Zen and the Art of Neighborhood Cleanup


Today we had our annual neighborhood spring cleanup.


Like every year, a thousand or so people were contacted and asked to help.

And like every year, about ten showed up.

The 24 hour convenient store by our house is incredibly busy.

It feeds the litter machine that constantly threatens to consume our corner of the world.

People cut through our neighborhood and throw their cigarettes and fast food wrappers on the ground indiscriminately.

And even though we pick up the trash as we walk the dogs each day, we never seem to keep up.

When the snow melts each year, we find that indeed, we have missed a lot.


I would love to say that I am the type who picks up trash with a smile on my face, all the while thinking of how beautiful our neighborhood will be when we are finished.

I am nothing like this.

I am the type who picks up trash, while my brain curses the person who threw it on the ground.

I try to stop myself from asking questions like

“Who the hell does something like this?!”


“What can we do to legislate fear into these people so they will no longer do this?”

or worse yet…the questions extend past neighborhood cleanup and expose my fears about the entire world…and I ask…

“Is there any point to this? Does it even matter at all?”

I know that even while we are bending over to gather more trash, that some careless soul is tossing another Taco Bell bag on the ground.

I know that as I fight back vomiting from cleaning up after other people’s dogs, that someone is driving through, emptying the entire contents of their ashtray out of their car window.

I know that good people are always fighting an uphill battle.



I try to make excuses for the litterbugs, but my judgmental brain simply will not buy it.

It counters back that all people know that throwing trash down for others to pick up is wrong, so I am forced to find a time in my life where I might have been less enlightened.

It doesn’t take me long.

I remember the lanky teenager I once was, smoking his stolen cigarettes and tossing the empty pack down.

Was I a bad person?

What was I thinking at the time?

Digging potato chip bags out of thorny bushes gives me time to reflect.

I remember what I was thinking as a teen and the short answer is that I wasn’t thinking at all.

If someone had stopped me and asked why I thought it was someone else’s job to pick up after me, it would have been the first time that it had ever occurred to me that my negligence resulted in inconvenience for others.

My teenage self was a small blight on society, but I was, in no way, a bad person.

I was, and am, a work in progress.



So was I simply wasting my Saturday morning or did my actions actually have a real impact on my community?

The answer of course is that, yes, what we were doing was important.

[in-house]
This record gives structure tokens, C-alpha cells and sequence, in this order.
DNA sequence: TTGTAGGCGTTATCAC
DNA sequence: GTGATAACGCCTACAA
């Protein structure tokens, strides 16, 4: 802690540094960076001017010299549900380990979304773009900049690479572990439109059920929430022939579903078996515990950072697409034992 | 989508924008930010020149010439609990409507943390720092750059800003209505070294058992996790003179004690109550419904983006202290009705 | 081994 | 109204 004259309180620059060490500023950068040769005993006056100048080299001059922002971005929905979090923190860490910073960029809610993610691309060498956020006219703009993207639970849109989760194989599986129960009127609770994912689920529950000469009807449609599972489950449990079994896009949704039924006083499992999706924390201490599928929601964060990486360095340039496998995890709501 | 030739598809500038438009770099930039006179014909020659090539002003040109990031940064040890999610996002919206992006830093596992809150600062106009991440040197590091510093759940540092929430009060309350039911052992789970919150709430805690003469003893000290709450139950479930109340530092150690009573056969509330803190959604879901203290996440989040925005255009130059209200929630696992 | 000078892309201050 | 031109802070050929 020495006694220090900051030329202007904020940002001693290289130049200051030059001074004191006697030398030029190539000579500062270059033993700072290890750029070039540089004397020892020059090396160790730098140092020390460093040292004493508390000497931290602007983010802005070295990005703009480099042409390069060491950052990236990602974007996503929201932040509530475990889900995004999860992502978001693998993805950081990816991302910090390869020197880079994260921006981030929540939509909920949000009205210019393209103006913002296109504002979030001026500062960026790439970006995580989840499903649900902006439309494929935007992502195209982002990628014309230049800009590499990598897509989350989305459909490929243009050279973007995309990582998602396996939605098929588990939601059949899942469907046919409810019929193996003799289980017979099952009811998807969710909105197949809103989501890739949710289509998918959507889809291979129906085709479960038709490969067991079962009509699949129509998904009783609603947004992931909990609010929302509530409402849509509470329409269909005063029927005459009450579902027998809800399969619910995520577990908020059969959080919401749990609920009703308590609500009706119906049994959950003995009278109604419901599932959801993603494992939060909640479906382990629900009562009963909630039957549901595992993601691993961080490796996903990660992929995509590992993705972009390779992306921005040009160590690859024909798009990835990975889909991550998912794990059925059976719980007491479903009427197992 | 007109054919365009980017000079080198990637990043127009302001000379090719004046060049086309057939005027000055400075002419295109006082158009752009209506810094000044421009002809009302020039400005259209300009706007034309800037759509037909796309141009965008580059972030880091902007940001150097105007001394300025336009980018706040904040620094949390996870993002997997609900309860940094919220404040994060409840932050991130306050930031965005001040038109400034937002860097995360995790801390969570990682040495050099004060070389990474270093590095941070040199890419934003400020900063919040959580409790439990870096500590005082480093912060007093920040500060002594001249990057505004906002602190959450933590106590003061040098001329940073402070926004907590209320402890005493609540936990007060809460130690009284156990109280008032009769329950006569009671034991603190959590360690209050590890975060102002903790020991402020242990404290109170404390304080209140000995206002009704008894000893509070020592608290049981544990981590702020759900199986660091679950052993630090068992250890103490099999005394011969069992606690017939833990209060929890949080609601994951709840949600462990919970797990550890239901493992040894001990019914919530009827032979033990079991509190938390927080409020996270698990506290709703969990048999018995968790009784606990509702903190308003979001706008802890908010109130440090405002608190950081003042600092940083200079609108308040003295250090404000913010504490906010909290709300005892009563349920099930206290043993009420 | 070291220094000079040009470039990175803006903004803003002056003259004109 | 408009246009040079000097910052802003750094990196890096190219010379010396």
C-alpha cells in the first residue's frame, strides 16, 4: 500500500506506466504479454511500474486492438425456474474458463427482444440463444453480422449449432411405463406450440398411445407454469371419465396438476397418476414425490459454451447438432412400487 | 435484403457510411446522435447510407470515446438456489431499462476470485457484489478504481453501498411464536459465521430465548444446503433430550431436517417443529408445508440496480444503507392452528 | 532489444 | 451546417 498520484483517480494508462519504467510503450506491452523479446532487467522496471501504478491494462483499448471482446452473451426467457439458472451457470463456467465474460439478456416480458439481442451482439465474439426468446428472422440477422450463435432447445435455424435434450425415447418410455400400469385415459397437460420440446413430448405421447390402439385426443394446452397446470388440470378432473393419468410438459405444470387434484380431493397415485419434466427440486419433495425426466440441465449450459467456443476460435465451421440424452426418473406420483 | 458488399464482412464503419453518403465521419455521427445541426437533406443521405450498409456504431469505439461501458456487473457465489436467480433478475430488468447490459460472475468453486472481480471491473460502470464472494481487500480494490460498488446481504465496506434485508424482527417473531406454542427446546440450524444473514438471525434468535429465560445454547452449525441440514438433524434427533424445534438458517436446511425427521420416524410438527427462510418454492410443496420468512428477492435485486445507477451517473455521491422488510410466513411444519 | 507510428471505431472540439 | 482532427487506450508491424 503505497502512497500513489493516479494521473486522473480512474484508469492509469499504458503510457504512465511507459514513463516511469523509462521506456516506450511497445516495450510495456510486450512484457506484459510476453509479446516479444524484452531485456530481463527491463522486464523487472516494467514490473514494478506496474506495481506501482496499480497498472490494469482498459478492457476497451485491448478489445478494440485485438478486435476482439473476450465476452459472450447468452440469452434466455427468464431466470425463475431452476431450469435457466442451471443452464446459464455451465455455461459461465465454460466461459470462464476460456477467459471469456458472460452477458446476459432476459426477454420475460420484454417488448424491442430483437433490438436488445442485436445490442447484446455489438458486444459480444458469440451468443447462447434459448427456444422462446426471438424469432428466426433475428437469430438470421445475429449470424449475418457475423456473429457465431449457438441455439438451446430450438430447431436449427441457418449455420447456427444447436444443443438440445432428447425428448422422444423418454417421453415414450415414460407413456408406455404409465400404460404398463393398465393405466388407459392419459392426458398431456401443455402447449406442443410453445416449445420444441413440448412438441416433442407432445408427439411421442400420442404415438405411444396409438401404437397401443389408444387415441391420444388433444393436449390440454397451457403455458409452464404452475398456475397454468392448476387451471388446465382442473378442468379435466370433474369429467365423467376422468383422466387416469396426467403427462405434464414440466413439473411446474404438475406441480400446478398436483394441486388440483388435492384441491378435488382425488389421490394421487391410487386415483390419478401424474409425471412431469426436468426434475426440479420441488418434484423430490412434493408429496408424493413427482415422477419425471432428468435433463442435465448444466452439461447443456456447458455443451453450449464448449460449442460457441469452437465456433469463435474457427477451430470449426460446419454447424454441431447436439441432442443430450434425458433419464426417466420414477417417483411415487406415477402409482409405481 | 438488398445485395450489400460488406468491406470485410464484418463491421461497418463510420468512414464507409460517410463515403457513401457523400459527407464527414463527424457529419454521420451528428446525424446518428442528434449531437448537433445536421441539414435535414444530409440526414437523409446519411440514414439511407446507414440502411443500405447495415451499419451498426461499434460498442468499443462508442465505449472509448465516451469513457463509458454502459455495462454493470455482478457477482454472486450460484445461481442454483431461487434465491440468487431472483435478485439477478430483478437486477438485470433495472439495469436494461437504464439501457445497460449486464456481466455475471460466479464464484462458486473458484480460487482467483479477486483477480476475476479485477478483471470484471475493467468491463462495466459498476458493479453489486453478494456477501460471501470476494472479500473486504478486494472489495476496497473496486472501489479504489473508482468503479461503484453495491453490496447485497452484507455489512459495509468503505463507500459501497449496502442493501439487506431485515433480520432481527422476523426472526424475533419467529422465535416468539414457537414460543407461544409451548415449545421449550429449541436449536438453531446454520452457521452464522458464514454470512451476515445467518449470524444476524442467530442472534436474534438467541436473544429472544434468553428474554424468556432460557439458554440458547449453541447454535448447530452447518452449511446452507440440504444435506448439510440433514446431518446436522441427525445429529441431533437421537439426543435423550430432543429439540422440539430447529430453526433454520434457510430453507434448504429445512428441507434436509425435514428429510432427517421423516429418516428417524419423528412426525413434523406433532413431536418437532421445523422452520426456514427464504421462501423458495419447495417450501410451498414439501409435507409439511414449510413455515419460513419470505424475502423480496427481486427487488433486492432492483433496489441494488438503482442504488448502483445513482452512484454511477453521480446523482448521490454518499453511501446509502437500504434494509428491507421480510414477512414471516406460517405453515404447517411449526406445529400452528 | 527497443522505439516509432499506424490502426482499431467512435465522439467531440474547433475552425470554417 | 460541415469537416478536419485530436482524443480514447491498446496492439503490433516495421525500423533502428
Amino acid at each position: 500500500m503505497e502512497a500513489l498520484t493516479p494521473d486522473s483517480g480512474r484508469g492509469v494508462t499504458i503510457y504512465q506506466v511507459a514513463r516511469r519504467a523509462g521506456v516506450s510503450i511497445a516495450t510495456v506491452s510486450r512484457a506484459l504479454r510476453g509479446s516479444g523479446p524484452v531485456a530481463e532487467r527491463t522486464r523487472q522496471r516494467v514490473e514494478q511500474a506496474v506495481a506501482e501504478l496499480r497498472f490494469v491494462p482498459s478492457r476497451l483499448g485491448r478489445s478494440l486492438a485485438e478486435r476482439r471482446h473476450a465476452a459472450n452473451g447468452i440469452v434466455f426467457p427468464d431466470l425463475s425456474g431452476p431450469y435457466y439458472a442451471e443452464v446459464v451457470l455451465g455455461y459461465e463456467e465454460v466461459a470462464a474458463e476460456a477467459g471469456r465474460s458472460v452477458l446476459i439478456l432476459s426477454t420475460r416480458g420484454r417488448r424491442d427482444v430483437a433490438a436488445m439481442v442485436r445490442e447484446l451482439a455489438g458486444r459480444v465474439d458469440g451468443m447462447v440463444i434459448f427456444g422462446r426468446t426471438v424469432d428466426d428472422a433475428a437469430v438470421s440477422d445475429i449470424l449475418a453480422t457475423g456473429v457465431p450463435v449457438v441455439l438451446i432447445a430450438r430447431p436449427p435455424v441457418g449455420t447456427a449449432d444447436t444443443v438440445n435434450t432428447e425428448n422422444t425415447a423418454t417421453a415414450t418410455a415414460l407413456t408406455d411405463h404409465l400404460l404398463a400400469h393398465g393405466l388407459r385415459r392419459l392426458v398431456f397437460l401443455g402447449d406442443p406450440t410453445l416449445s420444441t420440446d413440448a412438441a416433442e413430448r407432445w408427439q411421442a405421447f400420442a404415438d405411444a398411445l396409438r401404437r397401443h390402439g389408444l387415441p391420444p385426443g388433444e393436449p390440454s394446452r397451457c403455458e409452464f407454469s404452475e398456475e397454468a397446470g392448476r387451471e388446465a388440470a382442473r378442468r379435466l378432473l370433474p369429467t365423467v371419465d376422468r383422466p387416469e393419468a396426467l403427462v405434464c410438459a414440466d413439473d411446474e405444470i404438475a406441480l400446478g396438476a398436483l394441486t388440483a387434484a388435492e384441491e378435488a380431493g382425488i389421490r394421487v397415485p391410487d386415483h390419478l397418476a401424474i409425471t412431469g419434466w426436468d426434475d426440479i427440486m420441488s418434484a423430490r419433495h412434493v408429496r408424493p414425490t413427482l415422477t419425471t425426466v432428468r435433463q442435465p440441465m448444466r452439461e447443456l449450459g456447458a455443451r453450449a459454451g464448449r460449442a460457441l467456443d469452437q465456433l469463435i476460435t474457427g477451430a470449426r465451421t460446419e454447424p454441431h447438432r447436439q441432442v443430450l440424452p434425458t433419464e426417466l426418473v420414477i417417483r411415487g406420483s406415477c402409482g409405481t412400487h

On the most obvious level, we keep our neighborhood from accumulating so much trash that no one would want to live in it.

Studies show that where there is trash, there is crime.

When criminals see that people take pride in their neighborhood, they move along.

When criminals see trash and broken windows, they look at it as a pass to act accordingly.

As I looked at the thousands of discarded containers along the alley, I imagined someone thinking that it was okay to litter there, because everyone else was doing it.

I know that people will still throw trash down in our neighborhood, but perhaps less people will do it as a result of our toils.

Perhaps someone will see us working and have the epiphany that they shouldn’t litter.

Maybe even someone will see us work and decide to join us next year.

I don’t know and I really won’t devote much time to this way of thinking.

I cannot control other’s perceptions of my actions.


I am a bleeding heart liberal who believes, in most cases, it is better to lead by positive example, then to punish those who have not come to the same understandings that I have.

I know that we are capable of coming up with creative solutions to problems that do not involve profiling and demonizing those who do not act in accordance with our desires.

I know that love is like pushing a huge rock up a steep hill and that ignorance is the gravity of our society.

I know that if I am not humble enough to pick up another man’s trash, then I am not qualified to lead.

And I know that everyone, like me, is a work in progress.

And I know that the greasy haired teenage boy who threw his cigarette packs on these same streets a few decades before, owes a debt to the amazing people who picked up after him.


I know that we matter.

I know that we make a difference.

And I know that there are no small things.

In the end, it isn’t really about picking up old tires and shattered plastic.

It’s about taking a stand for what’s right.

It’s about winning the battle within myself and helping others…

The way others have so often helped me.



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